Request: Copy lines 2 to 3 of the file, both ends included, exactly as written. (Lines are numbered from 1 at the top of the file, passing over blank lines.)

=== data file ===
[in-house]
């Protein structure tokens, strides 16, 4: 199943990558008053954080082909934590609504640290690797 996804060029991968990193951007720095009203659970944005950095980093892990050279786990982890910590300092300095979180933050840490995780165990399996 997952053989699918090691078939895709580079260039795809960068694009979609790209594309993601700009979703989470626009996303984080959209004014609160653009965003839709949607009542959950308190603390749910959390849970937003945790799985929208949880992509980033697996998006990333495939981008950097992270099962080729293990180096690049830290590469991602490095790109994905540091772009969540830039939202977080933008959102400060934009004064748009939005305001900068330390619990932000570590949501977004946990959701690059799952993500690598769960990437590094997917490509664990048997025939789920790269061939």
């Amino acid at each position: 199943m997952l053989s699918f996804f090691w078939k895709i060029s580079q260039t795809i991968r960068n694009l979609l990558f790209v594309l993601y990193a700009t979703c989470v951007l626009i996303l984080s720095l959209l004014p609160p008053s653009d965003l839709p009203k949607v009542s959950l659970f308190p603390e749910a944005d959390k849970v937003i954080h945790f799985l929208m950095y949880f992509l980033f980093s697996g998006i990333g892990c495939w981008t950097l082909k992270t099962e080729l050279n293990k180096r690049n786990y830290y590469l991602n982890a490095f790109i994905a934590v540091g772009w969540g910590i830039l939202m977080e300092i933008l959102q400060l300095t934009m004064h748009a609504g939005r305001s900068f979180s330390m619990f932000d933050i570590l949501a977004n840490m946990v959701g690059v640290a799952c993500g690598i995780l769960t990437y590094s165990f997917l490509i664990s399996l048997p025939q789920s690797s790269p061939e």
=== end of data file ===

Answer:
């Protein structure tokens, strides 16, 4: 199943990558008053954080082909934590609504640290690797 996804060029991968990193951007720095009203659970944005950095980093892990050279786990982890910590300092300095979180933050840490995780165990399996 997952053989699918090691078939895709580079260039795809960068694009979609790209594309993601700009979703989470626009996303984080959209004014609160653009965003839709949607009542959950308190603390749910959390849970937003945790799985929208949880992509980033697996998006990333495939981008950097992270099962080729293990180096690049830290590469991602490095790109994905540091772009969540830039939202977080933008959102400060934009004064748009939005305001900068330390619990932000570590949501977004946990959701690059799952993500690598769960990437590094997917490509664990048997025939789920790269061939």
């Amino acid at each position: 199943m997952l053989s699918f996804f090691w078939k895709i060029s580079q260039t795809i991968r960068n694009l979609l990558f790209v594309l993601y990193a700009t979703c989470v951007l626009i996303l984080s720095l959209l004014p609160p008053s653009d965003l839709p009203k949607v009542s959950l659970f308190p603390e749910a944005d959390k849970v937003i954080h945790f799985l929208m950095y949880f992509l980033f980093s697996g998006i990333g892990c495939w981008t950097l082909k992270t099962e080729l050279n293990k180096r690049n786990y830290y590469l991602n982890a490095f790109i994905a934590v540091g772009w969540g910590i830039l939202m977080e300092i933008l959102q400060l300095t934009m004064h748009a609504g939005r305001s900068f979180s330390m619990f932000d933050i570590l949501a977004n840490m946990v959701g690059v640290a799952c993500g690598i995780l769960t990437y590094s165990f997917l490509i664990s399996l048997p025939q789920s690797s790269p061939e």